A Mexican national impersonated a U.S. citizen and voted three times in Texas elections, according to a criminal indictment handed down last week. The case adds more fuel to concerns about noncitizens on American voting rolls.
Laura Janeth Garza is charged with voter impersonation and ineligible voting, both second-degree felonies. If convicted, she faces two to 20 years in prison and a $10,000 fine.
A joint investigation by Texas Attorney General Paxton’s office and the state Department of Public Safety (DPS) determined that Garza obtained documents to steal the identity of a U.S. citizen and illegally register to vote in Harris County. She cast ballots there in 2004, 2012 and the 2016 presidential election.
Garza’s case came to light when a citizen attempted to obtain a U.S. passport, only to discover that Garza had already done so using the woman’s identity. The U.S. State Department referred Garza’s case to the Criminal Investigations Division of DPS, which ultimately handed it over to Paxton’s office for an election fraud investigation.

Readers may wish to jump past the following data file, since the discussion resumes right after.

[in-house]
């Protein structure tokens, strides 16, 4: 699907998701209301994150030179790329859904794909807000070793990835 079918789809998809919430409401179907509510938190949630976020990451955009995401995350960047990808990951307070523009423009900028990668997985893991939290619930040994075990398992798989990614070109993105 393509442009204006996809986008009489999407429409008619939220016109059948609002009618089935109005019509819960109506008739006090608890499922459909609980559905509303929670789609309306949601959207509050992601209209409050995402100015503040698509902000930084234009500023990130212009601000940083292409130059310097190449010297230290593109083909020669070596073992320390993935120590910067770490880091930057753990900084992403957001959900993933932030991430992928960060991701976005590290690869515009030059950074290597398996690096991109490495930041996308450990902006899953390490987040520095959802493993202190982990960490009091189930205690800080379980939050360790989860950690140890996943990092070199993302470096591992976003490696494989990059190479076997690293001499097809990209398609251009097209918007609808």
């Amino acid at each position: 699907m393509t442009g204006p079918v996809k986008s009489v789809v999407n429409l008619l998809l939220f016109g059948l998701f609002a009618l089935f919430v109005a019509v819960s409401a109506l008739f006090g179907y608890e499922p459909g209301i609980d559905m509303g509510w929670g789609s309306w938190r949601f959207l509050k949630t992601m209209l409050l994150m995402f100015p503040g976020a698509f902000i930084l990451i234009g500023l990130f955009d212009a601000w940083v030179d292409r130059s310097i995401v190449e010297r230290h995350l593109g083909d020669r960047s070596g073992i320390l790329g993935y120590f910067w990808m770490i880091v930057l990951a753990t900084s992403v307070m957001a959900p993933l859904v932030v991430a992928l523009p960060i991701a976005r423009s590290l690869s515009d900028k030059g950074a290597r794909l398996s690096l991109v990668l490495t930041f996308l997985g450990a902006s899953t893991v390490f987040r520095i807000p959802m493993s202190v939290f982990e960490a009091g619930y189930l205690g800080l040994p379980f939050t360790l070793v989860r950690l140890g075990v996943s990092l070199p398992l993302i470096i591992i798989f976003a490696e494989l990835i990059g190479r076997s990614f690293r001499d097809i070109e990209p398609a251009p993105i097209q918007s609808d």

The Garza affair gives more ammunition to an ongoing legal tussle over voter-registration records in Harris County (Houston).
“A Mexican national stands accused of impersonating a U.S. citizen and voting three times—largely thanks to a broken honor system which local officials do not feel compelled to answer for,” said J. Christian Adams, president and general counsel at the Public Interest Legal Foundation.
PILF has a pending federal lawsuit seeking Harris County voter-registration records of individuals who have been found to be noncitizens. Last week, PILF countered Harris County’s claim in a state court that the group had no right to the data. PILF is seeking access to voter-registration records before the 2018 midterm elections.
Section 8 of the National Voter Registration Act of 1993 allows individuals to request inspection or seek copies of “records concerning the implementation of programs and activities conducted for the purpose of ensuring accuracy and